Tuesday, May 7, 2013

India is not a post-constitutional democracy

All political parties have to be registered and state that they will conform to constitutional principles. Once this is done by them, any violation of this which is brought to the election commission's notice through complaints can be used to question the registration itself. They could be disqualified or even de-registered in case of severe violations.

To a large extent un-elected and un-electable or failed political workers get nominations as chairpersons or presidents in boards, corporations and similar authorities. sometimes like in the case of Karnataka Milk Federation (KMF) elections are held, but most likely rigged as well. Similar nomination without public scrutiny happens in case of batf and abide and an extra constitutional role for corporates in city planning is created. Corporate or business plans for growth do not have any space in this form at all!
Social justice and equity plans or other plans for a city like Bengaluru or region need to go through a metropolitan planning committee (mpc) which if formed properly is likely to have representatives from various parties and technically qualified people. To prevent a single party from dominating decisions in the mpc elected reps from all different parties and urban and rural jurisdictions shd be represented.

And if they are unaware they shd legalistically read up Part-IX (73rd CAA) and Part IX-A (74th CAA) of the Indian Constitution both of which have just completed 20 years recently.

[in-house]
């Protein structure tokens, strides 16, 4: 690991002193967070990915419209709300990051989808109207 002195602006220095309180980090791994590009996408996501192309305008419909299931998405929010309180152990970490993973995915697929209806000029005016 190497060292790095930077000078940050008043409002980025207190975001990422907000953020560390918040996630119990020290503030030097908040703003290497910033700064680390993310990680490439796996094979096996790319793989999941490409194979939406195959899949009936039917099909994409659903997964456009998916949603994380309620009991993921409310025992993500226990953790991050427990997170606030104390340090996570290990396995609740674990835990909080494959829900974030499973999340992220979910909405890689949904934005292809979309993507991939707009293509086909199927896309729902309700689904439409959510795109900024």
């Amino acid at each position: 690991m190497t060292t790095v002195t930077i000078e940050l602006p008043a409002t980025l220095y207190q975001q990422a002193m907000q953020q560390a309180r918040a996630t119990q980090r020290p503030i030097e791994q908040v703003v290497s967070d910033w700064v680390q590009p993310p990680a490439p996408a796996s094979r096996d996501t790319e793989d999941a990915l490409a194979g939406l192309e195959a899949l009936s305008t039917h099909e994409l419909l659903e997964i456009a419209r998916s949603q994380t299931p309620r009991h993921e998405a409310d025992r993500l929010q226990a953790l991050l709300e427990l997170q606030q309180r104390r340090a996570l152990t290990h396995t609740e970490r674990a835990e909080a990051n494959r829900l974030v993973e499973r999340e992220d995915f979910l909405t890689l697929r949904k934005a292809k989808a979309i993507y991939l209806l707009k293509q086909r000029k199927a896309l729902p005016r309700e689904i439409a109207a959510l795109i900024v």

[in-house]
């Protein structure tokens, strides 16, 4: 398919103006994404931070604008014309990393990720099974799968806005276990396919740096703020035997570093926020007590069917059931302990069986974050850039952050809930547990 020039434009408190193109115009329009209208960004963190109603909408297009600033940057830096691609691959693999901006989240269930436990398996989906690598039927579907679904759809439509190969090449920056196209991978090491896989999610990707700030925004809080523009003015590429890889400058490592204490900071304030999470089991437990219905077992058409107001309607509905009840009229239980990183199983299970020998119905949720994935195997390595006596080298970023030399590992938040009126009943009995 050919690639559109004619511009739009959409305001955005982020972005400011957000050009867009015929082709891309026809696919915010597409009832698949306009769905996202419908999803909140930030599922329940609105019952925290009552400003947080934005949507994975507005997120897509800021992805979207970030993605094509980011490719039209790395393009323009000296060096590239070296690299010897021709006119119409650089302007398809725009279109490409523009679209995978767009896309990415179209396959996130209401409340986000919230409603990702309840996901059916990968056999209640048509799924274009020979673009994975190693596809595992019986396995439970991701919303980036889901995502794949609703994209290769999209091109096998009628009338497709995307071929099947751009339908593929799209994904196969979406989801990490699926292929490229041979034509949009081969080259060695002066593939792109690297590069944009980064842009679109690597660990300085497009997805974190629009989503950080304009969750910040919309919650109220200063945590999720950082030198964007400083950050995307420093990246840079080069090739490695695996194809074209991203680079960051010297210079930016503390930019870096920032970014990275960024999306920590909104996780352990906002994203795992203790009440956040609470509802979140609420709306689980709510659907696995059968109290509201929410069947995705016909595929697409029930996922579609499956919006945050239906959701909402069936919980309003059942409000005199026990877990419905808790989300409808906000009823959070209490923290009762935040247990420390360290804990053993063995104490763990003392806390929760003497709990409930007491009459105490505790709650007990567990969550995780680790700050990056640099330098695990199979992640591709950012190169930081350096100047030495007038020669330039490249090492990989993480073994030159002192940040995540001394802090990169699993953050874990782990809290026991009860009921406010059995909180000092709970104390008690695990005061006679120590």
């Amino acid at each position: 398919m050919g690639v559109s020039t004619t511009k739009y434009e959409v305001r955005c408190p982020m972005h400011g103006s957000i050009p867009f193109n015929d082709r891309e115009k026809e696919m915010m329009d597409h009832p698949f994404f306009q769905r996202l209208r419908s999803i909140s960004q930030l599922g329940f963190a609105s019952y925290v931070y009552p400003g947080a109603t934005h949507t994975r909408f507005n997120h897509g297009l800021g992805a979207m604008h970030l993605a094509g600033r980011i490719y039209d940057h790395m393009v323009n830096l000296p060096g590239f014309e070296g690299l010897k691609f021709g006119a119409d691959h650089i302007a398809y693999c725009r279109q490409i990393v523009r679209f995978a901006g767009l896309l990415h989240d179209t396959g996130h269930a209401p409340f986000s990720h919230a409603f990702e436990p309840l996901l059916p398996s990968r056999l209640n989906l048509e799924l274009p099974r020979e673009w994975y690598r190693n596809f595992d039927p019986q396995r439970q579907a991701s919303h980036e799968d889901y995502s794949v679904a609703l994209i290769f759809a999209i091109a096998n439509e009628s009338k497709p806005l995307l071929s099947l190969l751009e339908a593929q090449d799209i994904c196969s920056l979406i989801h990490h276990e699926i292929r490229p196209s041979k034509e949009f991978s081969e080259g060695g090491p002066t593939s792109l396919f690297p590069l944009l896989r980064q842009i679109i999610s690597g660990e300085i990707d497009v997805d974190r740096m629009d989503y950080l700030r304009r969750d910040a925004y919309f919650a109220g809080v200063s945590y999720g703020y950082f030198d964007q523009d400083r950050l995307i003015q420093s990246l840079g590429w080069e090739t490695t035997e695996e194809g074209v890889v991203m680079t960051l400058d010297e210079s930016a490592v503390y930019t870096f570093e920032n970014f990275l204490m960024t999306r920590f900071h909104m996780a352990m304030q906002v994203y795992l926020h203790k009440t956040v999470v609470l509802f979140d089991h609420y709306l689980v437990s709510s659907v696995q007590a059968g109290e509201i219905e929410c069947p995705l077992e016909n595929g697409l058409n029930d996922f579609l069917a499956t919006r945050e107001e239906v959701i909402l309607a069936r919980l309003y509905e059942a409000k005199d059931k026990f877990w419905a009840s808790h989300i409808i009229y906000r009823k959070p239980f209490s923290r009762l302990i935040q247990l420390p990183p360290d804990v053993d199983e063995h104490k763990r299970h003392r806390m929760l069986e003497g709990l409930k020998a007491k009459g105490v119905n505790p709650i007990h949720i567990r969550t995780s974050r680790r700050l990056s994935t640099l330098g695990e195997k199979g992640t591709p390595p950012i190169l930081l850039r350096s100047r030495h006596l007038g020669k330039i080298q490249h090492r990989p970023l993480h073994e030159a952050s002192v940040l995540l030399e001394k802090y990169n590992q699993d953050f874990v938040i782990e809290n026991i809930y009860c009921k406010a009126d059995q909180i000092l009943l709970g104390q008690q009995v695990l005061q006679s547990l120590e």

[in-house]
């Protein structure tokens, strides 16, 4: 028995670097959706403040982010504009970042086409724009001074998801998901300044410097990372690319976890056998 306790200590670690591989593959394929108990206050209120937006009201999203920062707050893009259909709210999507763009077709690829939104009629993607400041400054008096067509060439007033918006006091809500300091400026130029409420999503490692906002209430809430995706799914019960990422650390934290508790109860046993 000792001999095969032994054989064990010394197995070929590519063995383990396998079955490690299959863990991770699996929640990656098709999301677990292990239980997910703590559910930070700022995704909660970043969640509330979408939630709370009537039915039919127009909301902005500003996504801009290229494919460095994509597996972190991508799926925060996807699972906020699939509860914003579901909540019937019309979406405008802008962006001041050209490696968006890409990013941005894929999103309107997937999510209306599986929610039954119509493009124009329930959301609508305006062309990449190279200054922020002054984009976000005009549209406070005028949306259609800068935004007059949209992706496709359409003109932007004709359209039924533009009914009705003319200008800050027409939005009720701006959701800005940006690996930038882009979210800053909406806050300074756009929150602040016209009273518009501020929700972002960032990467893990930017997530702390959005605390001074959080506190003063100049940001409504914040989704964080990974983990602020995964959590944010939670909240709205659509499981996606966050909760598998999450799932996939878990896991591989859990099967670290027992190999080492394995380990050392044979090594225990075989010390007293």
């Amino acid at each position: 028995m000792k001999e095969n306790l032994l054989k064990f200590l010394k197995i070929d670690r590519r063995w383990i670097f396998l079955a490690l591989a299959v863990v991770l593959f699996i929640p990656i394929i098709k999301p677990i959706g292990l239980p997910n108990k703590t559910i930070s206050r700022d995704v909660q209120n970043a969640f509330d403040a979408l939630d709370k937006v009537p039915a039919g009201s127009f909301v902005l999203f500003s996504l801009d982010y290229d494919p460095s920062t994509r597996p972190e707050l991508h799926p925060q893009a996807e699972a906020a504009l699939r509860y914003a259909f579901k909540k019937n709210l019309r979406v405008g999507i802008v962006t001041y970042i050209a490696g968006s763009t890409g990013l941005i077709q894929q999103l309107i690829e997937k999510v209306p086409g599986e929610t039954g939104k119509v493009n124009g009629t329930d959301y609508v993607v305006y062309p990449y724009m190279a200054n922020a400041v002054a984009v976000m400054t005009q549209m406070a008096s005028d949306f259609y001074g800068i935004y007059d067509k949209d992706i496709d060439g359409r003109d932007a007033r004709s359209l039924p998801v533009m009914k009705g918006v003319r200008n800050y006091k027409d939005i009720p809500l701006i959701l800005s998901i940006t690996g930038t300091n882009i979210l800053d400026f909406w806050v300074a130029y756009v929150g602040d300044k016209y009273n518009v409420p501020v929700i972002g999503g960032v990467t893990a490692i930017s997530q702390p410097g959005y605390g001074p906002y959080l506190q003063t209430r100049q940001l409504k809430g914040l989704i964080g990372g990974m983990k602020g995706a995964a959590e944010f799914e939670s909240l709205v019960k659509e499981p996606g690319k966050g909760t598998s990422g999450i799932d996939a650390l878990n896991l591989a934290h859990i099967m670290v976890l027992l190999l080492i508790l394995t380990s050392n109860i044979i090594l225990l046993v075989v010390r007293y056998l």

Better days are ahead if more people know how to prepare plans with a constitutional morality, and more people inside and outside government have the capacity and the capability to conform to it and make other committees like batf or abide conform to it.

Equality before law as well as one person one vote are constitutional principles. Similarly equity in terms of resource allocation or use is just as important. In urban or rural areas any other form of influence will amount to buying favours / lobbying or even reverse clientelism (from corporates to politicians).

We need more people to commit themselves as upholders of constitutional norms. As the local government delivers facilities closest to the people all attempts to divert resources away from human development and reallocate funds to more profitable "infrastructure growth" comes into conflict with both the role of local government and constitutional norms.

We must bring back the focus on the all round development of people's and local government capacities and capability to deliver the amenities and facilities.
Separating the roles of government such as in the case of MP's vs MLA's vs corporator's / councillor's / panchayat members, and respect for all tiers of government (esp., local govt) are part of this framework of principles. So while the state govt provides the funds, functions and functionaries, the local government provides the facilities and amenities.

extra constitutional forms like govt committees for infrastructure or other corporate lobbies should not deliberately encroach on the constitutional form instead they must allow democratic decision making. Any number of committees as per law could be started but they have to confirm such principles and conform to them. These are the built in checks and balances and those who support the constitution will agree that an important role for citizens also exists for protecting the same, nurturing and helping move ahead.

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